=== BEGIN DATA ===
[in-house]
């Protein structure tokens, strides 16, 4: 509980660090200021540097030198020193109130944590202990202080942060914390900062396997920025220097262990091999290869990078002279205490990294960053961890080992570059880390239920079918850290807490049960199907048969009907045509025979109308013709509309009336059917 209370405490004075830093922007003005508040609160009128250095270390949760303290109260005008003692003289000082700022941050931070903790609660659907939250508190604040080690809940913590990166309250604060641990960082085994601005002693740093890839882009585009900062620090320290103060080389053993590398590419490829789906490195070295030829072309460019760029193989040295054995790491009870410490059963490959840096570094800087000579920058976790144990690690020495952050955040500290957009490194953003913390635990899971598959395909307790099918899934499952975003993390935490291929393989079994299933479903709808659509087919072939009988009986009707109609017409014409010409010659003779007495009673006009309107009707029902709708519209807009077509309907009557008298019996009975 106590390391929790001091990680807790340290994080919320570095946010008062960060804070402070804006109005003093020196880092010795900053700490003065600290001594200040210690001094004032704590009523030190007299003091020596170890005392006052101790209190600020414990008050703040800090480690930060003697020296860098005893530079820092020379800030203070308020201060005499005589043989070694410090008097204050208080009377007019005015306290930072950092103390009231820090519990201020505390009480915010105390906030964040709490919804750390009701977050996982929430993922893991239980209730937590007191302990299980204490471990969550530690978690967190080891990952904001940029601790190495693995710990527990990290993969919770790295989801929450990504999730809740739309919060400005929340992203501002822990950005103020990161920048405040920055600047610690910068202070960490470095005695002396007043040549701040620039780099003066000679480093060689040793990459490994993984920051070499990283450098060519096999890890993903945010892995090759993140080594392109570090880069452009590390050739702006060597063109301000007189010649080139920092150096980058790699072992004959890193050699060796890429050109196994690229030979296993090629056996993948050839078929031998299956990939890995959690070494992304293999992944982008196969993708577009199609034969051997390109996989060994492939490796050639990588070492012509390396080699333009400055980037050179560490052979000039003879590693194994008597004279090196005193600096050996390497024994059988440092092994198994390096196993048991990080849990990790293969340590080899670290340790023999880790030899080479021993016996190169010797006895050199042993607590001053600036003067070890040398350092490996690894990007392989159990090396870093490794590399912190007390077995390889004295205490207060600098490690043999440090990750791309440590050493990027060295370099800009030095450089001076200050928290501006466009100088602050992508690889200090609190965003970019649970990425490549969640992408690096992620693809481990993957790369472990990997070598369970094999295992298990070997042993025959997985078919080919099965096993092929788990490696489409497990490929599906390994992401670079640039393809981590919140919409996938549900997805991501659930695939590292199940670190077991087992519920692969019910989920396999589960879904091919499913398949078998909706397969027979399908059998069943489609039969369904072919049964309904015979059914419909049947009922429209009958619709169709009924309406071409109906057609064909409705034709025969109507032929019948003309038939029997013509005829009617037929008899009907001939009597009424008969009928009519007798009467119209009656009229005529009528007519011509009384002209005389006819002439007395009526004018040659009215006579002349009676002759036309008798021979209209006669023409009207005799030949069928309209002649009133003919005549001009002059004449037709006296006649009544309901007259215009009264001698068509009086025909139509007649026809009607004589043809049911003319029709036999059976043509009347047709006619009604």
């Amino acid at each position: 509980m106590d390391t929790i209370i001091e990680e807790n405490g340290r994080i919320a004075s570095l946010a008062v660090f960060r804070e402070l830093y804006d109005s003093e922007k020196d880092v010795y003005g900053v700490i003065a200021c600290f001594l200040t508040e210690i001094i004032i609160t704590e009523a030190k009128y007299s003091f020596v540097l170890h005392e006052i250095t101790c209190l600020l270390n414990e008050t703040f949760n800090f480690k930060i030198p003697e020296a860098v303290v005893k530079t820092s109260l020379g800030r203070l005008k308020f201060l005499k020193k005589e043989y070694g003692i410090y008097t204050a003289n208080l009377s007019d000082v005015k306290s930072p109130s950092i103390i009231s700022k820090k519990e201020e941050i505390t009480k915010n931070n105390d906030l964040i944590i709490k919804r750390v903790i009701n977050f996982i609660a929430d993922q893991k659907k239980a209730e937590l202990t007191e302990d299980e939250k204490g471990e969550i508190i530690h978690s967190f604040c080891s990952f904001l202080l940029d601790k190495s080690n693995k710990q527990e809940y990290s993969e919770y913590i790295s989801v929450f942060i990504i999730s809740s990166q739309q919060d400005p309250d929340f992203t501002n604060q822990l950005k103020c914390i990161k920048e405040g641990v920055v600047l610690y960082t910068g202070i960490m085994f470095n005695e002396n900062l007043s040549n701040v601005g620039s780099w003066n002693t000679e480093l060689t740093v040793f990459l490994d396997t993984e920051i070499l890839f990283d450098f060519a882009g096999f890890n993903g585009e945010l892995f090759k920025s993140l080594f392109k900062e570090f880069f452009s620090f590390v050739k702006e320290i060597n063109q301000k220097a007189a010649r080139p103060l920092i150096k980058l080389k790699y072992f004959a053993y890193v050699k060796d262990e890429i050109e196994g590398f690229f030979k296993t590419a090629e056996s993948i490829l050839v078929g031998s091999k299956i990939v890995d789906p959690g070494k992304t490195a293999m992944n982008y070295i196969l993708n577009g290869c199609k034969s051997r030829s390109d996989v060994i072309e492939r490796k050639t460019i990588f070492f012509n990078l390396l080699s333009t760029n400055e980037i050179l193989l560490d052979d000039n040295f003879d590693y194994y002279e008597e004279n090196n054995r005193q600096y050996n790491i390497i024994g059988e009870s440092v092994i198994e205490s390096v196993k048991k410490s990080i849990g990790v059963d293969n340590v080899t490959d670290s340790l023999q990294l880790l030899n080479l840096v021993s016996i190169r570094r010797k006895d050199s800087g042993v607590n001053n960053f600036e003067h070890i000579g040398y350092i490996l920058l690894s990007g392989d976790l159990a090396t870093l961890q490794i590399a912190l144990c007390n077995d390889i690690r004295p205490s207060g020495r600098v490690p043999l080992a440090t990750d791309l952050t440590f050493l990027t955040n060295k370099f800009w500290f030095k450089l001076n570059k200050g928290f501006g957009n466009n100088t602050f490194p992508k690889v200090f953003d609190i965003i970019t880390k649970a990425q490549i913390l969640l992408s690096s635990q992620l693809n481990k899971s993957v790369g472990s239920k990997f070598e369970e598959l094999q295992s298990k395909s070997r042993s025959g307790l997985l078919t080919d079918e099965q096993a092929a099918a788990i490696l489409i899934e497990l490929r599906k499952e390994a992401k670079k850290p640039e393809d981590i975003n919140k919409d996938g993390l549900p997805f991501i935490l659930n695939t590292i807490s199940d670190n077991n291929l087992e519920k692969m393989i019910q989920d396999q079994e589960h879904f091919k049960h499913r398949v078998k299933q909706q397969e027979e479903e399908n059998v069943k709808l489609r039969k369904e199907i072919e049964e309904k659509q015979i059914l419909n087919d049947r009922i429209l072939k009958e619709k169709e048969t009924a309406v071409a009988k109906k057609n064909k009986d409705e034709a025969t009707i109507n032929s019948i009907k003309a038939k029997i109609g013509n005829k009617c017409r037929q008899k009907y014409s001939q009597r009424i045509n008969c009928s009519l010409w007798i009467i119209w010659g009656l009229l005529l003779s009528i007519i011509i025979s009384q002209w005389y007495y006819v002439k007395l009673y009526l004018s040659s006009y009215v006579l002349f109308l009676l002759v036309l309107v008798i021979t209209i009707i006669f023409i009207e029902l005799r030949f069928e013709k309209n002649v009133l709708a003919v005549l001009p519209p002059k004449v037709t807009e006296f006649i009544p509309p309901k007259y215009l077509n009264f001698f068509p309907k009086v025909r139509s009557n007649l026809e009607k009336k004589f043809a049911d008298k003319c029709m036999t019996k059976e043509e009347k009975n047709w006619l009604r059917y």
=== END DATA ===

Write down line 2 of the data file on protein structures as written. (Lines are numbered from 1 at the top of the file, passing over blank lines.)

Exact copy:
């Protein structure tokens, strides 16, 4: 509980660090200021540097030198020193109130944590202990202080942060914390900062396997920025220097262990091999290869990078002279205490990294960053961890080992570059880390239920079918850290807490049960199907048969009907045509025979109308013709509309009336059917 209370405490004075830093922007003005508040609160009128250095270390949760303290109260005008003692003289000082700022941050931070903790609660659907939250508190604040080690809940913590990166309250604060641990960082085994601005002693740093890839882009585009900062620090320290103060080389053993590398590419490829789906490195070295030829072309460019760029193989040295054995790491009870410490059963490959840096570094800087000579920058976790144990690690020495952050955040500290957009490194953003913390635990899971598959395909307790099918899934499952975003993390935490291929393989079994299933479903709808659509087919072939009988009986009707109609017409014409010409010659003779007495009673006009309107009707029902709708519209807009077509309907009557008298019996009975 106590390391929790001091990680807790340290994080919320570095946010008062960060804070402070804006109005003093020196880092010795900053700490003065600290001594200040210690001094004032704590009523030190007299003091020596170890005392006052101790209190600020414990008050703040800090480690930060003697020296860098005893530079820092020379800030203070308020201060005499005589043989070694410090008097204050208080009377007019005015306290930072950092103390009231820090519990201020505390009480915010105390906030964040709490919804750390009701977050996982929430993922893991239980209730937590007191302990299980204490471990969550530690978690967190080891990952904001940029601790190495693995710990527990990290993969919770790295989801929450990504999730809740739309919060400005929340992203501002822990950005103020990161920048405040920055600047610690910068202070960490470095005695002396007043040549701040620039780099003066000679480093060689040793990459490994993984920051070499990283450098060519096999890890993903945010892995090759993140080594392109570090880069452009590390050739702006060597063109301000007189010649080139920092150096980058790699072992004959890193050699060796890429050109196994690229030979296993090629056996993948050839078929031998299956990939890995959690070494992304293999992944982008196969993708577009199609034969051997390109996989060994492939490796050639990588070492012509390396080699333009400055980037050179560490052979000039003879590693194994008597004279090196005193600096050996390497024994059988440092092994198994390096196993048991990080849990990790293969340590080899670290340790023999880790030899080479021993016996190169010797006895050199042993607590001053600036003067070890040398350092490996690894990007392989159990090396870093490794590399912190007390077995390889004295205490207060600098490690043999440090990750791309440590050493990027060295370099800009030095450089001076200050928290501006466009100088602050992508690889200090609190965003970019649970990425490549969640992408690096992620693809481990993957790369472990990997070598369970094999295992298990070997042993025959997985078919080919099965096993092929788990490696489409497990490929599906390994992401670079640039393809981590919140919409996938549900997805991501659930695939590292199940670190077991087992519920692969019910989920396999589960879904091919499913398949078998909706397969027979399908059998069943489609039969369904072919049964309904015979059914419909049947009922429209009958619709169709009924309406071409109906057609064909409705034709025969109507032929019948003309038939029997013509005829009617037929008899009907001939009597009424008969009928009519007798009467119209009656009229005529009528007519011509009384002209005389006819002439007395009526004018040659009215006579002349009676002759036309008798021979209209006669023409009207005799030949069928309209002649009133003919005549001009002059004449037709006296006649009544309901007259215009009264001698068509009086025909139509007649026809009607004589043809049911003319029709036999059976043509009347047709006619009604």